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Cablegate: Is Icelandic Government Doing Enough to Halt Economy's

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DE RUEHRK #0055/01 0981746
ZNR UUUUU ZZH
P 071746Z APR 08
FM AMEMBASSY REYKJAVIK
TO RUEHC/SECSTATE WASHDC PRIORITY 3610
INFO RUCPDOC/USDOC WASHDC
RUEATRS/DEPT OF TREASURY WASHINGTON DC
RUEHSM/AMEMBASSY STOCKHOLM 0172

UNCLAS REYKJAVIK 000055

SIPDIS

USDOC FOR LEAH MARKOWITZ
TREASURY FOR LAWRENCE NORTON
STOCKHOLM FOR KEITH CURTIS

SENSITIVE

SIPDIS

E.O. 12958: N/A
TAGS: ECON EFIN IC
SUBJECT: IS ICELANDIC GOVERNMENT DOING ENOUGH TO HALT ECONOMY'S
SUDDEN DOWNFALL?

1. (SBU) Summary: Iceland's economy has recently gone wobbly, with
the currency depreciating to a near record low and consumers facing
sudden price hikes of near ten percent. In response to inflationary
pressures, the Central Bank raised its prime rate 1.25 percent on
March 25 to a new record high of 15 percent. International media
commentary on Iceland's financial sector may be fueling much of the
anxiety. To calm jitters, government officials argue publicly that
the economy has faced the worst and is now on the upturn. The
Central Bank also accused foreign speculators of trying to bring
down the financial system, and called on Iceland's Securities and
Exchange Commission equivalent to pursue lawsuits. It is still
unclear if the government will be successful at positively
influencing the situation. So far, the results are uneven at best:
two foreign ratings companies recently changed their outlook on
Iceland's sovereign credit rating to negative, with one directly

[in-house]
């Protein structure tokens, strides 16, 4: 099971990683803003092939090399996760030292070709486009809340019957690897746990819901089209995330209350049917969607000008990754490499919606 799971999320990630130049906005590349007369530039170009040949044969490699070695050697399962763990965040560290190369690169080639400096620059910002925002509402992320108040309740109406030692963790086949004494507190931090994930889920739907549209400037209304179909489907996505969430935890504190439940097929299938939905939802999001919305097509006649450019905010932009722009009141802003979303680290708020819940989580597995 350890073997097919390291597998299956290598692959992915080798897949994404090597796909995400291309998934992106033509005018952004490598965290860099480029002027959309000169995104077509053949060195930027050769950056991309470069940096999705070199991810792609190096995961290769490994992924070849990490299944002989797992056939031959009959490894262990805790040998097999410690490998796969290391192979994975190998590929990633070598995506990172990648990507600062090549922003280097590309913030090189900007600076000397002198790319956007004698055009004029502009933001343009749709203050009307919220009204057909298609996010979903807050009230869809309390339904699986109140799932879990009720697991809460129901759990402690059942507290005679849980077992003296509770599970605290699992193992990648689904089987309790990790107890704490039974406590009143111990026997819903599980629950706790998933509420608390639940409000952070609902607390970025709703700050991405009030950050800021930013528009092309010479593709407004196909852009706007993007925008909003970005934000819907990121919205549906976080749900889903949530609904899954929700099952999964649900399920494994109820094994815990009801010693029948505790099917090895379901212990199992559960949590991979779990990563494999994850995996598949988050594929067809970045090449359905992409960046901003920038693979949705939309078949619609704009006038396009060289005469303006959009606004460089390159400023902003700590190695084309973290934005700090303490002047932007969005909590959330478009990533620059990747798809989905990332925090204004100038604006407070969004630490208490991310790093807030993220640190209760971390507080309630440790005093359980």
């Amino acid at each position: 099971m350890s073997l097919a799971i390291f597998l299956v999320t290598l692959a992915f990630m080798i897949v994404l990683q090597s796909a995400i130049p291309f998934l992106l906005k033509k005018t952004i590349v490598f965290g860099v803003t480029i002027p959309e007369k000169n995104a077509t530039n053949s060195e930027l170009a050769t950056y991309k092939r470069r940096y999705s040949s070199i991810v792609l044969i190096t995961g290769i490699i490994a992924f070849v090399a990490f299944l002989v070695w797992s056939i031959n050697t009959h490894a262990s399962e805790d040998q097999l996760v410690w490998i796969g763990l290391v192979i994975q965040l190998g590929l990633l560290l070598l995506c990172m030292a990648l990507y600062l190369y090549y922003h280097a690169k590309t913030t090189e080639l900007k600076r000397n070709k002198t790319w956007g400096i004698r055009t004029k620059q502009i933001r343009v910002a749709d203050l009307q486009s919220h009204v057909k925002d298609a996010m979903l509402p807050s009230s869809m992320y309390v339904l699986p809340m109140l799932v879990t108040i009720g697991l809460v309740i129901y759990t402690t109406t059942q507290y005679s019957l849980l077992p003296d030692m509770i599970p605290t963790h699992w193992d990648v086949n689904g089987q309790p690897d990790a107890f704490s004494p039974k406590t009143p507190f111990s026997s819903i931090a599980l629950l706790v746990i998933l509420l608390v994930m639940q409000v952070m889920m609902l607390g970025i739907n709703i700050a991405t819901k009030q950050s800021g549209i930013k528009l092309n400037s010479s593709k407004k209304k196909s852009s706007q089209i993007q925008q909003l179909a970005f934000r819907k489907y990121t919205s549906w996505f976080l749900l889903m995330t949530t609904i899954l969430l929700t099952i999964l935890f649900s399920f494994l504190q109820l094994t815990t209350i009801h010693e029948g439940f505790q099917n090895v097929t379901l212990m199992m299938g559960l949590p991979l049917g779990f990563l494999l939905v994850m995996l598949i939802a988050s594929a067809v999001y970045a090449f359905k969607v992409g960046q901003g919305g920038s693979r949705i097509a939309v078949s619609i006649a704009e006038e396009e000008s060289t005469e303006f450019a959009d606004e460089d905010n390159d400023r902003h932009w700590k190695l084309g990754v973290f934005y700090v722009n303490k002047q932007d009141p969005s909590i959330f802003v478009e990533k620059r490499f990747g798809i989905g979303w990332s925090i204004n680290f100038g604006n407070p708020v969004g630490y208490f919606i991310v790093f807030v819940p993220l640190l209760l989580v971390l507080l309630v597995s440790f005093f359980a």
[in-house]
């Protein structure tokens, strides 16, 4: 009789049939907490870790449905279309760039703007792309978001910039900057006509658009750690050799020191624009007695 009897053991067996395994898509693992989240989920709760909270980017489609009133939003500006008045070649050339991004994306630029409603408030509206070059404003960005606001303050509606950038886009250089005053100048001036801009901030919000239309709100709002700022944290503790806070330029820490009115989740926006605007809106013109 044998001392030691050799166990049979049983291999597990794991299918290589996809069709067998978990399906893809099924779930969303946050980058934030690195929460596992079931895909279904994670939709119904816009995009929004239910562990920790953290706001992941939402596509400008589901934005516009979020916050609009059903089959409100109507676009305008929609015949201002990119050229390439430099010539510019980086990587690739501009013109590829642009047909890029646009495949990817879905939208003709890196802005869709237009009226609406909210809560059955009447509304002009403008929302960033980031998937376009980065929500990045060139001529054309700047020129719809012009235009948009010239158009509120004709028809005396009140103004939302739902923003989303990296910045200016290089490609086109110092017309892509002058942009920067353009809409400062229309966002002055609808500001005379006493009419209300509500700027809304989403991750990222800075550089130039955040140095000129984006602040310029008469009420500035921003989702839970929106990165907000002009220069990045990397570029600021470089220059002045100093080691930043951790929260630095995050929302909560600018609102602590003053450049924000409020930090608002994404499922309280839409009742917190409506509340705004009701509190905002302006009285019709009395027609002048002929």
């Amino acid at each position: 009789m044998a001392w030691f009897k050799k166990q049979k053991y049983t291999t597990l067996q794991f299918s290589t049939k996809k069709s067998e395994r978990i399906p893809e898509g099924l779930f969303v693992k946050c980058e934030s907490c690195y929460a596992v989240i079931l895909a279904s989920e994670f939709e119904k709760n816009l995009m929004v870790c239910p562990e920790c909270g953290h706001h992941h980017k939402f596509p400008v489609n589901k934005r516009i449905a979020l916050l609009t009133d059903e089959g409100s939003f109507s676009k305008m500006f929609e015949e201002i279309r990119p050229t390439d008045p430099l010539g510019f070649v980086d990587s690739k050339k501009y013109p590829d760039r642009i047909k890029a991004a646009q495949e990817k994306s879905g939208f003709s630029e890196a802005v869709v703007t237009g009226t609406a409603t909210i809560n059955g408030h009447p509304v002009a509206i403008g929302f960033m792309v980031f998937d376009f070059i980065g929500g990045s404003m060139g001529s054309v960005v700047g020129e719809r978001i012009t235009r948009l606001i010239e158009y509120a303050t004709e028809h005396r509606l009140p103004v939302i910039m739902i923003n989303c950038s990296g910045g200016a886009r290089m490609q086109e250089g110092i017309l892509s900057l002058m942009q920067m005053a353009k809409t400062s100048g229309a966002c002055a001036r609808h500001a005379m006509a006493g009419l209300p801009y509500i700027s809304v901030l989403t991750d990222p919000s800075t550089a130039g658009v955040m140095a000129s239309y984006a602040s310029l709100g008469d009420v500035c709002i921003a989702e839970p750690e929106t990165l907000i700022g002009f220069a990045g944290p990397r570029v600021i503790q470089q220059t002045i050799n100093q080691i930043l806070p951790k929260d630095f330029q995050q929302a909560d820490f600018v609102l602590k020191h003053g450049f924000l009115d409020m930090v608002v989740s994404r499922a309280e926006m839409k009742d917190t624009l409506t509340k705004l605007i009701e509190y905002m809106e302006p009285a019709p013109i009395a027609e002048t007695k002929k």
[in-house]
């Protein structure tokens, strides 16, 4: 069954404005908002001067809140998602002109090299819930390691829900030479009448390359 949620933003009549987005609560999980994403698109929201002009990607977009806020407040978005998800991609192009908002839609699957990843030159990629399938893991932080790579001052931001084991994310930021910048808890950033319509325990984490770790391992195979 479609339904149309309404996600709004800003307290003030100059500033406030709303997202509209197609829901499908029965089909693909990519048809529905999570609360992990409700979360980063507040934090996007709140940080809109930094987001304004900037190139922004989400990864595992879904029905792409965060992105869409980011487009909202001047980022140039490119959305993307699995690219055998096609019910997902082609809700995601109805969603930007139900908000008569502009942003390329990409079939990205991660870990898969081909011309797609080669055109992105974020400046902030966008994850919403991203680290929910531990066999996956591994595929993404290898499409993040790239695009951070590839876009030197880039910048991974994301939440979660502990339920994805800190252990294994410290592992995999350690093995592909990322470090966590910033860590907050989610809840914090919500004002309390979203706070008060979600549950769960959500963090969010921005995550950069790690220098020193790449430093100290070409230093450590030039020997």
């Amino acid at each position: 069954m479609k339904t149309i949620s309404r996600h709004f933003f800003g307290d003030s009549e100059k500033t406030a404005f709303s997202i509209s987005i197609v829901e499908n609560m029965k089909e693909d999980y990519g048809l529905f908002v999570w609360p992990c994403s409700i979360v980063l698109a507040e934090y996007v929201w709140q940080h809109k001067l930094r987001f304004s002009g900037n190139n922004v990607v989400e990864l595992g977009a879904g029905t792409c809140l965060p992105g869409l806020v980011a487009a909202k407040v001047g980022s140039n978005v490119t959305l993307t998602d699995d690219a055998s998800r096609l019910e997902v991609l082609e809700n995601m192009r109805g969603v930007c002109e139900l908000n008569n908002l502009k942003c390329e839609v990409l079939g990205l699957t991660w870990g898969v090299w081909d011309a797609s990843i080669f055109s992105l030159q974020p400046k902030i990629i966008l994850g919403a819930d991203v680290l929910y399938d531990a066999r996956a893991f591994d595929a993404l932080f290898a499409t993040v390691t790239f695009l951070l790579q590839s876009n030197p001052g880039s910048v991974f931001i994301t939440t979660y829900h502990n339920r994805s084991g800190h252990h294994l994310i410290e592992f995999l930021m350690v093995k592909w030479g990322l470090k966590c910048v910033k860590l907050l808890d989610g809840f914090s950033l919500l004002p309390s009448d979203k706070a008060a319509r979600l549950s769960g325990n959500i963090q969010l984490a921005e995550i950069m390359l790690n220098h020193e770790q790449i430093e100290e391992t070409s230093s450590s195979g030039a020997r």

citing the lack of information on Iceland's strategy to address
economic policy issues. End Summary.

2. (SBU) Iceland's economy has been in turmoil in recent months.
The Icelandic stock market has lost 32 percent of its value over the
last year, which has affected access to credit through leveraged
loans. The Icelandic krona, which some experts say was overvalued
to begin with, depreciated 20 percent to reach a near historic low
index, even against the US dollar. Although Icelandic fish
exporters rejoiced (fishing remains the largest sector of the
economy), most consumer goods are imported and the media was quick
to highlight instantaneous 10 percent price hikes. Director of
University of Iceland's Economic Institute Gunnar Haraldsson told us
that despite little exposure to the global subprime mortgage market,
Iceland's financial sector is suffering from worldwide tightening of
credit, and the resulting slowdown is coinciding with a forecasted
slowdown related to the scheduled completion of capital intensive
energy and aluminum smelter projects.

3. (U) On March 25, in response to inflationary pressures and the
depreciating krona, Iceland's Central Bank Board met in an emergency
meeting and raised the interest rate 1.25 percent to a new record
high of 15 percent. The krona and the stock market responded
immediately, reversing slightly some of the losses. At the same
time, government officials began a public campaign to bolster